The Fort Victoria Post Journal was kept by Roderick Finlayson, the officer in charge of Fort Victoria, as an official daily record of trade, work, weather, illnesses and other occurrences of note at the fort. The primary purpose seems to have been to allow the hierarchy of the HBC to have an understanding of the operations of each post, and to some degree the efficiency of the post manager. We know that it was written by Roderick Finlayson because he writes about himself in the first person and when he leaves the fort for short periods the handwriting in the journal changes. The Fort Victoria journal only survives for these four years. The original is located at the Hudson’s Bay Archives, now a part of the Provincial Archives of Manitoba and is transcribed here with permission. Reference Number B.226/a/1.
Paul Kane,excerpt from his book relating to his 1847 stay at Fort Victoria from Wanderings of An Artist Among the Indians of North America from Canada to Vancouver’s Island and Oregon Through the Hudson’s Bay Company’s Territories and Back Again, (London: Longman, Brown, Green, Longmans and Roberts, 1859).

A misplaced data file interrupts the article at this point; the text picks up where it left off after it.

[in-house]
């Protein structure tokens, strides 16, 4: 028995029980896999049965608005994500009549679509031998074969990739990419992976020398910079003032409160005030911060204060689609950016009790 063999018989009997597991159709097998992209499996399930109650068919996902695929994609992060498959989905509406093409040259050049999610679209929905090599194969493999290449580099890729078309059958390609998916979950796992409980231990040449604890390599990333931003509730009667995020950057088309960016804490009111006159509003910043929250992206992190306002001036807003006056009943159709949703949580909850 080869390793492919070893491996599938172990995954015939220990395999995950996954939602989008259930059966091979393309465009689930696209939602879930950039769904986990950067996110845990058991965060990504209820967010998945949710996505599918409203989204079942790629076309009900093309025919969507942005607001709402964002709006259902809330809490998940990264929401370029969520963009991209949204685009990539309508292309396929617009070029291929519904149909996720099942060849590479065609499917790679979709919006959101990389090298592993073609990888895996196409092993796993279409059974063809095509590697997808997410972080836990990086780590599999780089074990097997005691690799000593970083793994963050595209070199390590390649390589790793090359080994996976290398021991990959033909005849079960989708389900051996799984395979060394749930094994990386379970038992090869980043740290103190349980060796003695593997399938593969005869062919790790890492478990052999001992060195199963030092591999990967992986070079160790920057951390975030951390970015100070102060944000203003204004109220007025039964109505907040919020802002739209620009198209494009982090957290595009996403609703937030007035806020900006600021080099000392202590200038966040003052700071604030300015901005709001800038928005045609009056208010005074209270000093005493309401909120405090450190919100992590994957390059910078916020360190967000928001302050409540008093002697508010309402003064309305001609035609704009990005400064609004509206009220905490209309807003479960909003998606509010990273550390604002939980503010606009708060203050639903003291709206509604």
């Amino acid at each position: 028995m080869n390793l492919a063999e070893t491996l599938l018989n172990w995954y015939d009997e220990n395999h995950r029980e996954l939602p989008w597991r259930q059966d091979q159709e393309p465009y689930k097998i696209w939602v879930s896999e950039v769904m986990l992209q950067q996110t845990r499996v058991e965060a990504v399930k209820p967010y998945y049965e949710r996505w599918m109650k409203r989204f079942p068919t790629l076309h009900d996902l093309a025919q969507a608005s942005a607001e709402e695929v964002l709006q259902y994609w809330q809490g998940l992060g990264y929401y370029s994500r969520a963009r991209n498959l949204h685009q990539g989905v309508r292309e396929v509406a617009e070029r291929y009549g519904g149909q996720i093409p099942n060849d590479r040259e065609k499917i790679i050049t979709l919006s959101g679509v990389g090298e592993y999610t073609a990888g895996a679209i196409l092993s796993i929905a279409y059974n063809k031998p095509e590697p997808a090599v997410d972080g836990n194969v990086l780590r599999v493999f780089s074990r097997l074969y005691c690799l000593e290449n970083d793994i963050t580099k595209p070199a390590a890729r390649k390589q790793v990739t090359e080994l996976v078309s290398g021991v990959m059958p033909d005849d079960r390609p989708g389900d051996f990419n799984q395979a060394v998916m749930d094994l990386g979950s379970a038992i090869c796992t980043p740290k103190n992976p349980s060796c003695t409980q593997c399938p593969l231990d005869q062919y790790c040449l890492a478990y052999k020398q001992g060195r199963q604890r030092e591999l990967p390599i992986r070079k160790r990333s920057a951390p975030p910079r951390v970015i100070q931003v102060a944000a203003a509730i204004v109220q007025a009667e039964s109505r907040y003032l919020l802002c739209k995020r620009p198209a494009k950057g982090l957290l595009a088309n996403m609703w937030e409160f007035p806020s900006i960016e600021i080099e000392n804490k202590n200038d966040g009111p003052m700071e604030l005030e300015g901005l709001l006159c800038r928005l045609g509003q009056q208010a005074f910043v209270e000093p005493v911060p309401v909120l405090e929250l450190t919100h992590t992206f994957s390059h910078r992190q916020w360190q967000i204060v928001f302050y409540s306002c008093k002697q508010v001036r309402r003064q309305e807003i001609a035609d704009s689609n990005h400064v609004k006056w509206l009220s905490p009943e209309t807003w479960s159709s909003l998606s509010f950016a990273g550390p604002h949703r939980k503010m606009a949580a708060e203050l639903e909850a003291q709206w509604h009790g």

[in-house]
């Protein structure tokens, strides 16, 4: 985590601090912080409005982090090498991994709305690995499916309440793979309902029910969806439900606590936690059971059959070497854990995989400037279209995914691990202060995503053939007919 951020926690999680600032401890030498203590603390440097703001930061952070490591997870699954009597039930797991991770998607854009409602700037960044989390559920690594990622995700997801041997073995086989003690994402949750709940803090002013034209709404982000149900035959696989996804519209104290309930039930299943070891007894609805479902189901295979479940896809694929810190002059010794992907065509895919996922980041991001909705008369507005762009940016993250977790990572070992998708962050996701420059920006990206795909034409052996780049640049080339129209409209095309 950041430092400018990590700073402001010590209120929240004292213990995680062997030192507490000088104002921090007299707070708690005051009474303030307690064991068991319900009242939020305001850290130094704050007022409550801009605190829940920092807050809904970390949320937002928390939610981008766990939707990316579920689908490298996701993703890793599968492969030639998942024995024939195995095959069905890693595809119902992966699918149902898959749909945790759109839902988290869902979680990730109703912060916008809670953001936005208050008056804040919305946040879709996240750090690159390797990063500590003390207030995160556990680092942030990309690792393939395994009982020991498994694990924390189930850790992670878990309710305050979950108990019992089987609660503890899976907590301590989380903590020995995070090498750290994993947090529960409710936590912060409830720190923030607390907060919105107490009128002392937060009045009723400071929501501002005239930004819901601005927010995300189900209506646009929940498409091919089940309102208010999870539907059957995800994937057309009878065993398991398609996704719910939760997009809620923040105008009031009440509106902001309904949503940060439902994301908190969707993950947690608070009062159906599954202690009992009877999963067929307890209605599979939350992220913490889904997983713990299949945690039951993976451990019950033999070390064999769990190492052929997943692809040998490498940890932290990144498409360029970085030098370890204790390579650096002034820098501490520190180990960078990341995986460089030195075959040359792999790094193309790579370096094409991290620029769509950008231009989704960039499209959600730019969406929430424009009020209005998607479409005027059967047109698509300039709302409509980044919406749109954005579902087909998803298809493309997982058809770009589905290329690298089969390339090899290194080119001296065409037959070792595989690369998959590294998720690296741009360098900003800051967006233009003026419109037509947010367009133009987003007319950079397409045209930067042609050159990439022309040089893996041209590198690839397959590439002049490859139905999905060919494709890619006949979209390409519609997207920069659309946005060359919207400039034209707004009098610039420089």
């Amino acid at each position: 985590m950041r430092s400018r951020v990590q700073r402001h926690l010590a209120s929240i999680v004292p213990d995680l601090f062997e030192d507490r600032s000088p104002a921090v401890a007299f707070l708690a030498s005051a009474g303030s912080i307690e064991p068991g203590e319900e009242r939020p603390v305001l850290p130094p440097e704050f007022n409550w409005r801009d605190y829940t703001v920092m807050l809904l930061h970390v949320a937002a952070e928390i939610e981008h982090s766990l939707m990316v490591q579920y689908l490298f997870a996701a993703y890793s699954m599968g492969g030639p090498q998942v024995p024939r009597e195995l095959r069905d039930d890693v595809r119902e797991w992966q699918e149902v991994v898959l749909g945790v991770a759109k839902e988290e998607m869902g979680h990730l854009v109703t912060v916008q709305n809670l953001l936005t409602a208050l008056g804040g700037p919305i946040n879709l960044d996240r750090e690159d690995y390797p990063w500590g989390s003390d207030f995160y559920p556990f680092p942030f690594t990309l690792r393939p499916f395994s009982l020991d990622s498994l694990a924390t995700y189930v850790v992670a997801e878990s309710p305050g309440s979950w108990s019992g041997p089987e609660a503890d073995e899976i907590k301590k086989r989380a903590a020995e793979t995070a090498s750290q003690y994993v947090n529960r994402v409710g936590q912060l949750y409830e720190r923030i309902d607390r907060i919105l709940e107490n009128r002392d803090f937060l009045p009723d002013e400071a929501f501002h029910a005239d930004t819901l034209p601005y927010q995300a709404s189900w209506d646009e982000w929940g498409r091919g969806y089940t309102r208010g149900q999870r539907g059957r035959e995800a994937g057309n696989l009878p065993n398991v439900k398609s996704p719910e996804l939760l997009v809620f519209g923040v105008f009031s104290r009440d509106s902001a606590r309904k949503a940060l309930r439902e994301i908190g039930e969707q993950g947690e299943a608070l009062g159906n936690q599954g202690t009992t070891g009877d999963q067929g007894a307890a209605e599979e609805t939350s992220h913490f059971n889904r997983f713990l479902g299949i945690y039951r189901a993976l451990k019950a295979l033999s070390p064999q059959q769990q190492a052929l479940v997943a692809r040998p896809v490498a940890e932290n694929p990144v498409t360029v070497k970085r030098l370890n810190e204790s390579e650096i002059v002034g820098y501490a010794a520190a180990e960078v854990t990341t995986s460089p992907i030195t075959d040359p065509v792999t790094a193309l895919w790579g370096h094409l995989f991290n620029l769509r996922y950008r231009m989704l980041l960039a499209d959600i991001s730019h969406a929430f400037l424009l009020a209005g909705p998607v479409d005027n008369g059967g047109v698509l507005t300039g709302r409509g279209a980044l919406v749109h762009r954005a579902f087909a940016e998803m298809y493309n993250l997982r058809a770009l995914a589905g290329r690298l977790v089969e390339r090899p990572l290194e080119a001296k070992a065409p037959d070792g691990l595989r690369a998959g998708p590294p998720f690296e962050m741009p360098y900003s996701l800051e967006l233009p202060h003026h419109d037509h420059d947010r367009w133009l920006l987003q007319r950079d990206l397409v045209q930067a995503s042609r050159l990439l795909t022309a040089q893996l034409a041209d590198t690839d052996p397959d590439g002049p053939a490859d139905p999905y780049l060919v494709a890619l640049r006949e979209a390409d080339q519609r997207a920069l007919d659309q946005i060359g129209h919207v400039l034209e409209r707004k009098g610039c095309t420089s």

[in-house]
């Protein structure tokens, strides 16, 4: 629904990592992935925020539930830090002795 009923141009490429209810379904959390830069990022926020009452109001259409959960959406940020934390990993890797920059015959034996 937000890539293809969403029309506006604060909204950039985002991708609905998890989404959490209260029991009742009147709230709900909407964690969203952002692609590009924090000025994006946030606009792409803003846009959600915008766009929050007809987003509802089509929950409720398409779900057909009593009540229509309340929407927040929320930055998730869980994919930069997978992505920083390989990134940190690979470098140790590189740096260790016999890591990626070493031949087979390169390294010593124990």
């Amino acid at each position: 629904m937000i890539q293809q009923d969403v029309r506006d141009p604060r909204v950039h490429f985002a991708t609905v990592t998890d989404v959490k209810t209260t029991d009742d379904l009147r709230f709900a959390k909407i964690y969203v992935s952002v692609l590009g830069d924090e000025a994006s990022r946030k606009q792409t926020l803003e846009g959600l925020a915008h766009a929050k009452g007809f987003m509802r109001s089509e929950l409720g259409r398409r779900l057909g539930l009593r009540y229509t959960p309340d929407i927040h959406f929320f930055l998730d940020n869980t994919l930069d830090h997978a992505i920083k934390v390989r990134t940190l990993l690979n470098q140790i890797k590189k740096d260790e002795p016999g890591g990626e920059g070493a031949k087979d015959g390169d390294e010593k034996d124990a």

Bedford Pim, excerpt from his book relating to his 1848 stay at Fort Victoria from his book, Midshipman’s Diary: A Few Notes Extracted from the Cockpit Journal of a Man- Of-War: London: J.D. Potter, 1862).
Berthold Seeman, excerpt from his book relating to his 1848 stay at Fort Victoria from his book, Narrative of the Voyage of H.M.S. Herald During the Years 1845-51, Under the Command of Captain Henry Kellett, R.N., C.B. (London: Reeve and Co.: 1853).
“Roderick Finlayson: The Man Behind the Fort Victoria Journal 1846-1850,” by Miranda Harvey.
“Daily Life at Fort Victoria, 1846 to 1850” by Anna Stooke.
“The Earliest Written Record Of The Fort Victoria Treaties” by Neil Vallance.